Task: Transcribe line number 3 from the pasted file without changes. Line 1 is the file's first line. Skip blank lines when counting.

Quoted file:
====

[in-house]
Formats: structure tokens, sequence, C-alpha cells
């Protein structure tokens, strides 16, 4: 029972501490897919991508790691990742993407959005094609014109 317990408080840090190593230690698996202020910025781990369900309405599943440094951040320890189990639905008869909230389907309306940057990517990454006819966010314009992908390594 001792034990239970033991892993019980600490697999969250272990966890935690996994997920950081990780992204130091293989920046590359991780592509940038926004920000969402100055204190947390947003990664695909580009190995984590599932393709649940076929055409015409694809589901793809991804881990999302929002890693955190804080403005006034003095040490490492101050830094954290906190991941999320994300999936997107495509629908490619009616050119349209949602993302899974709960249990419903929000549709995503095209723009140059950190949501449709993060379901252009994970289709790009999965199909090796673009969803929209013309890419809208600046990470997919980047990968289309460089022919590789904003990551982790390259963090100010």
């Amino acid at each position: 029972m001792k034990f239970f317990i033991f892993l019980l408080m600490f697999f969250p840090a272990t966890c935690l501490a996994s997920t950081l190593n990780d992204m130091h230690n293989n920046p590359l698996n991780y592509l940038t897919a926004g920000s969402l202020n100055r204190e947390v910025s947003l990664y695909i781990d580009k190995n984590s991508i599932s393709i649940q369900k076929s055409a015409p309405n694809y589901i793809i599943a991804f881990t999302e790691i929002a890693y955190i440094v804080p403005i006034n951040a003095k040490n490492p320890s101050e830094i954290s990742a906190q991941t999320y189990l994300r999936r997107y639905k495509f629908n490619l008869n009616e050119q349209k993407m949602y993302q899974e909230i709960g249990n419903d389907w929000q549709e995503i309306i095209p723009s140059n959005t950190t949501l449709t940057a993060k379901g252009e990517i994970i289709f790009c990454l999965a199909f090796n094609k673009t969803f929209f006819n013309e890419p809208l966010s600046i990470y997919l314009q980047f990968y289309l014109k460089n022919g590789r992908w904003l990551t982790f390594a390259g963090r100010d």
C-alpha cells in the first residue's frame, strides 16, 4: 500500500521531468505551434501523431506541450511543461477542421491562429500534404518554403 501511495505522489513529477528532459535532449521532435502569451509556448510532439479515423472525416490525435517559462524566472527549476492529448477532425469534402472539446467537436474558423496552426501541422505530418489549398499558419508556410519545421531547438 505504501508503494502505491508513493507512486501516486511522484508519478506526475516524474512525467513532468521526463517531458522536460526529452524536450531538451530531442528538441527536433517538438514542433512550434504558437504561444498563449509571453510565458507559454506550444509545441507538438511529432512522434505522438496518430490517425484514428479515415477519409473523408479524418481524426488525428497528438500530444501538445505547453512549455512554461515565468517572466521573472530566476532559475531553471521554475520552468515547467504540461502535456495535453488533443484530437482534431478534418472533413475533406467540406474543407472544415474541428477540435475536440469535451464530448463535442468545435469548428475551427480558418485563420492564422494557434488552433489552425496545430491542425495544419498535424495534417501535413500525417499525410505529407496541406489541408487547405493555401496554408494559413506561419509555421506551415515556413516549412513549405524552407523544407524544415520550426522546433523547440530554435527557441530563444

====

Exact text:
């Protein structure tokens, strides 16, 4: 029972501490897919991508790691990742993407959005094609014109 317990408080840090190593230690698996202020910025781990369900309405599943440094951040320890189990639905008869909230389907309306940057990517990454006819966010314009992908390594 001792034990239970033991892993019980600490697999969250272990966890935690996994997920950081990780992204130091293989920046590359991780592509940038926004920000969402100055204190947390947003990664695909580009190995984590599932393709649940076929055409015409694809589901793809991804881990999302929002890693955190804080403005006034003095040490490492101050830094954290906190991941999320994300999936997107495509629908490619009616050119349209949602993302899974709960249990419903929000549709995503095209723009140059950190949501449709993060379901252009994970289709790009999965199909090796673009969803929209013309890419809208600046990470997919980047990968289309460089022919590789904003990551982790390259963090100010």